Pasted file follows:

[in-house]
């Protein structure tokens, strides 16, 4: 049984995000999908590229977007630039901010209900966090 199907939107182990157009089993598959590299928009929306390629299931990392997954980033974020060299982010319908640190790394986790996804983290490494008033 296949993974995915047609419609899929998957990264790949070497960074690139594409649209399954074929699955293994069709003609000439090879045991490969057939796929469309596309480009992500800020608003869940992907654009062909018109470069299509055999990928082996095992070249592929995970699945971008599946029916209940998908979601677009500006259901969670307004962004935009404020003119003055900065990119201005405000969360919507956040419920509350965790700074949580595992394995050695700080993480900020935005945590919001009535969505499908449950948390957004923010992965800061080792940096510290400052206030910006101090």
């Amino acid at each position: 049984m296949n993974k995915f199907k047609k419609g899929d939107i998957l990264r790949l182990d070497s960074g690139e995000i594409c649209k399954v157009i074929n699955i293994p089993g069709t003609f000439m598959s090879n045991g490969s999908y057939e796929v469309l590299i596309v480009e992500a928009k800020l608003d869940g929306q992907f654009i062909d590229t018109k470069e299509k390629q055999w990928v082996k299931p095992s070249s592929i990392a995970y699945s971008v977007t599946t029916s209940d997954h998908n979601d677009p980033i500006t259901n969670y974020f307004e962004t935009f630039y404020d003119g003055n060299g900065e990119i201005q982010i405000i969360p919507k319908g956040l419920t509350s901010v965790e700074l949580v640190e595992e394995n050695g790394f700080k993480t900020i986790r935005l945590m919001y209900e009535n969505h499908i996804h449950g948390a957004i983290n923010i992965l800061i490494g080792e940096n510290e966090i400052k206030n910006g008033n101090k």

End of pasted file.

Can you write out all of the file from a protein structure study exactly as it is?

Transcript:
[in-house]
């Protein structure tokens, strides 16, 4: 049984995000999908590229977007630039901010209900966090 199907939107182990157009089993598959590299928009929306390629299931990392997954980033974020060299982010319908640190790394986790996804983290490494008033 296949993974995915047609419609899929998957990264790949070497960074690139594409649209399954074929699955293994069709003609000439090879045991490969057939796929469309596309480009992500800020608003869940992907654009062909018109470069299509055999990928082996095992070249592929995970699945971008599946029916209940998908979601677009500006259901969670307004962004935009404020003119003055900065990119201005405000969360919507956040419920509350965790700074949580595992394995050695700080993480900020935005945590919001009535969505499908449950948390957004923010992965800061080792940096510290400052206030910006101090």
């Amino acid at each position: 049984m296949n993974k995915f199907k047609k419609g899929d939107i998957l990264r790949l182990d070497s960074g690139e995000i594409c649209k399954v157009i074929n699955i293994p089993g069709t003609f000439m598959s090879n045991g490969s999908y057939e796929v469309l590299i596309v480009e992500a928009k800020l608003d869940g929306q992907f654009i062909d590229t018109k470069e299509k390629q055999w990928v082996k299931p095992s070249s592929i990392a995970y699945s971008v977007t599946t029916s209940d997954h998908n979601d677009p980033i500006t259901n969670y974020f307004e962004t935009f630039y404020d003119g003055n060299g900065e990119i201005q982010i405000i969360p919507k319908g956040l419920t509350s901010v965790e700074l949580v640190e595992e394995n050695g790394f700080k993480t900020i986790r935005l945590m919001y209900e009535n969505h499908i996804h449950g948390a957004i983290n923010i992965l800061i490494g080792e940096n510290e966090i400052k206030n910006g008033n101090k």